Fotografiska in Stockholm, Sweden, is one of Europe’s great photographic successes, and a new kind of museum, opened in 2010. Pauline Benthede, Fotografiska’s Exhibitions Manager, tells Redeye’s Paul Herrmann the story behind the organisation.
What do you think are the key ideas about Fotografiska that encouraged people to support it – Fotografiska’s best or most inventive qualities?
Our best quality is that we aim to be a venue for all people – photography enthusiasts, amateurs, art lovers, and everyone in between. 'Photography is the technology to capture life. We provide and support life worth capturing.' Fotografiska is a meeting place for all kind of photography and visual culture – fashion, documentary photography, video art, examples of how photography can raise awareness on different social and political issues, and much more. This approach has been with us from the very beginning and is part of our DNA. We work as much on making our guests feel welcome no matter who they are, as we do on our exhibitions. And I believe our guests and supporters can feel this from the moment they step inside our venue. We also have many different kinds of exhibitions running simultaneously, with different genres. So if you arrive at Fotografiska to see, for example, a big exhibition on fashion photography, you might also experience an exhibition on a young, emerging video artist. That’s a balance we always aim for, so our guests can experience something unexpected that might deepen their interest even more and open up for new thoughts.
What were the tipping points along the development process when you really felt there had been some progress?
We have been completely independent from the very beginning, and up to the grand opening in 2010, we were also a very small team. Therefore I would say there was no real tipping point, but rather a steady process from the very idea of a meeting place for photography, to where Fotografiska is today. Through this process, we have been honoured to have many supporters who have believed in Fotografiska from the beginning. With this said, we are in a constant development, always aiming towards getting better on all areas, so the progress is never ending.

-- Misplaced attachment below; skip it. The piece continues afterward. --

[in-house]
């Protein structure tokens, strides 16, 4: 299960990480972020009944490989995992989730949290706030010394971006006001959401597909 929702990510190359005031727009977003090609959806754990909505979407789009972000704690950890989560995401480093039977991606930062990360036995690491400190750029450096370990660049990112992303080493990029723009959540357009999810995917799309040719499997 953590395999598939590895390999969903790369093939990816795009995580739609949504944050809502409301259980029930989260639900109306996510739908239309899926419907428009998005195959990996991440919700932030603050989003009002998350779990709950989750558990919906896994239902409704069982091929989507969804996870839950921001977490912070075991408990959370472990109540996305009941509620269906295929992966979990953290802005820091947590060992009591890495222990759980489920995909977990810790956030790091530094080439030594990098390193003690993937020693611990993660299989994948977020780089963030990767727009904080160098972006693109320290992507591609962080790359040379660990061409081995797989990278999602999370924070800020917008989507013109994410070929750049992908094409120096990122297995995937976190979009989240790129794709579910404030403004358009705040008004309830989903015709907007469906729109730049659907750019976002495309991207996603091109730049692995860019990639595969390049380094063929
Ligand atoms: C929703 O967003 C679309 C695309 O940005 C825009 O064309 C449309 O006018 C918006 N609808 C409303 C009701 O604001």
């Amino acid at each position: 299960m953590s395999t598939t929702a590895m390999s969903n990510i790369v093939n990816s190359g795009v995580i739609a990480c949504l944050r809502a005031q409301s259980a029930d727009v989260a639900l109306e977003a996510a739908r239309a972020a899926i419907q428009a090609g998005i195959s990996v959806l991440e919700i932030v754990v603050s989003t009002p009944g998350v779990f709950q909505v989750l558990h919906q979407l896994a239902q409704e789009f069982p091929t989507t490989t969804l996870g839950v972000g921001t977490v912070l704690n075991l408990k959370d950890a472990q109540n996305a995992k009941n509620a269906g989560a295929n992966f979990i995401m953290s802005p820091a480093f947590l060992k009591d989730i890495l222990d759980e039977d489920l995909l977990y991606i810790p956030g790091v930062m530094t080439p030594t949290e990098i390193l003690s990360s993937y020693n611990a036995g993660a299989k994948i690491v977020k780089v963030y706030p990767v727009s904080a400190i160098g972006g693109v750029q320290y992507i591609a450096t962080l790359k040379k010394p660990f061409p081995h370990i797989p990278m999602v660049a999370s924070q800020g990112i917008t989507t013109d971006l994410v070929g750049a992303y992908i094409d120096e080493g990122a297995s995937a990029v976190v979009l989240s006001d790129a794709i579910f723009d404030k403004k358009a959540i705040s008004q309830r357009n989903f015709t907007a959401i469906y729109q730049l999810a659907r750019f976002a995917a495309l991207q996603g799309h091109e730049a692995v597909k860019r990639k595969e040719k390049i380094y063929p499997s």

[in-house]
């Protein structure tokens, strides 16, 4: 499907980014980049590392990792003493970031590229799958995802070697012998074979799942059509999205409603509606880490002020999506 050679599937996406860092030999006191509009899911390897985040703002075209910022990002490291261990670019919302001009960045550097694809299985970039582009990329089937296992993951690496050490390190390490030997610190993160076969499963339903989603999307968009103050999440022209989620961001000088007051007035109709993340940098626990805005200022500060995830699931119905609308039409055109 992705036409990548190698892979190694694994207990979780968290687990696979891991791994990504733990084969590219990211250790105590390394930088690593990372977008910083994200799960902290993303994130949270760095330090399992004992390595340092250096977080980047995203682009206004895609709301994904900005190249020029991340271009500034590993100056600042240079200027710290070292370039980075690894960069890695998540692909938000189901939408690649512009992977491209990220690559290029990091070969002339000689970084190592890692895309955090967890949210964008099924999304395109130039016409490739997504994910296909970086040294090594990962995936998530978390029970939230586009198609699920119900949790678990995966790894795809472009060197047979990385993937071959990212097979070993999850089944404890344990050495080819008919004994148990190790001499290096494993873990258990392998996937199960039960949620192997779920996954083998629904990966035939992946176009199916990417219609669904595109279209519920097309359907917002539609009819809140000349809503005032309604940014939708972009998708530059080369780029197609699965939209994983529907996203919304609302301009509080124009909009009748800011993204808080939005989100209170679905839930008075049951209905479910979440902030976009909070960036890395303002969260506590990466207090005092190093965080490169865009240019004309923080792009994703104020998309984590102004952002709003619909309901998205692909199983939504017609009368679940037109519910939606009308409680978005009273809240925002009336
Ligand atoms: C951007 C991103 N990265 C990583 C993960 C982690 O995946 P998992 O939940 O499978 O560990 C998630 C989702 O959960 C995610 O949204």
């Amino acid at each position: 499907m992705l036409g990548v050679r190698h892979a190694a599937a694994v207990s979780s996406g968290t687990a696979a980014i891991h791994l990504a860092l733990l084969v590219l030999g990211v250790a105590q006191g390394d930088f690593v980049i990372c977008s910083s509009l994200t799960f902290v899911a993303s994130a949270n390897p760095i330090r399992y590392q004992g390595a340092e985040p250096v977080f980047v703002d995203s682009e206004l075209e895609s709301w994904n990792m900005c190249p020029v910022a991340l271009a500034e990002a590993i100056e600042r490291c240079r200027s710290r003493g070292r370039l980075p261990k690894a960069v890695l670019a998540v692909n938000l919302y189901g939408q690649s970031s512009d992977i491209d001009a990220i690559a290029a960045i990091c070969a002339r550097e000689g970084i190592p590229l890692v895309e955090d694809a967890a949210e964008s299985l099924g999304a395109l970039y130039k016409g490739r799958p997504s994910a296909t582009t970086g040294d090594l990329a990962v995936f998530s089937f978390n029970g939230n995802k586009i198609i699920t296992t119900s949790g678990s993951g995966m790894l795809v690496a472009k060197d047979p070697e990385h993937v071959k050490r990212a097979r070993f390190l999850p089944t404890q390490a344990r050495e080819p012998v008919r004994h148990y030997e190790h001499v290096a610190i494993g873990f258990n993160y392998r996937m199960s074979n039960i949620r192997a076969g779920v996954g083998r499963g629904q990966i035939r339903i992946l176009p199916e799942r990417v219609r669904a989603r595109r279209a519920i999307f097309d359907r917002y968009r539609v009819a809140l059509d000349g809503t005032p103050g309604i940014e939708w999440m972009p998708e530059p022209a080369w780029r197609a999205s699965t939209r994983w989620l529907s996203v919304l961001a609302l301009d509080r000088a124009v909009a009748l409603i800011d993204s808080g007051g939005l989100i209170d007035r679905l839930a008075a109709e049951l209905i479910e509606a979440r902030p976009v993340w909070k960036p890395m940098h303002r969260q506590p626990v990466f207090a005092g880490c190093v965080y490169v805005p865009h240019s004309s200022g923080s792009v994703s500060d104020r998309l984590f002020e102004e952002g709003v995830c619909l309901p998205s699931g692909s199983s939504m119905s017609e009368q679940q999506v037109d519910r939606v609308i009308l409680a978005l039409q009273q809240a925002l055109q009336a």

Can you explain how the museum was, and is now, financed?
We are completely private, which means we have no tax money income or other governmental funding to rely on. Our main revenue is the entrance fee.
What do you think the photography centre or museum of the future will look like?
I believe Fotografiska is in the frontline of a new kind of art experience, where it is not only about the exhibitions, but also about the atmosphere, the food, and being a meeting place. The exhibitions are our core activity, but many of the comments we receive from our guests also include the restaurant, the museum shop, and even how great our bathrooms are. An exhibition on a great photographer can certainly be fantastic, but if the access was bad, the information you received wasn’t great, or the meal you had afterwards left you disappointed, that will certainly lower your overall experience.
Have you got any thoughts on how the growing number of archives and collections in photography might best be managed? Do you have your own collections?
We have our own collection. It is partly based on donations from artists we have worked with, but also art works that Fotografiska has bought for the collection. Having been open for nearly six years only, the collection is of course still smaller than others, but increasingly growing.
How are state photographic collections managed in Sweden?
There are huge collections at the government organisations with national responsibility for collecting and preserving photography, however it is not too often that these collections are made available to the public.
How can we balance decreasing funding with growing collections and archives? How can we increase the public interest in collections?
Being completely independent, our collection is not depending on external funding.
We believe that the interest in photography in general, not only collections but also in exhibitions, is to speak to a larger audience. Photography is a worldwide used medium, an everyday tool for people to interact, share, and save moments. It’s closer than any other art form, and part of our daily lives. Therefore, in order to bring awareness on what photography is and can be, the history of the medium and its future, we need to speak to everyone. Not only to the academic or the professional, but to everyone who is part of our society and visual culture.
If you're interested in the future of photographic collections, and would like to join in a debate on the subject, join us on Friday of this year's National Photography Symposium, where we will be joined by speakers from key institutions.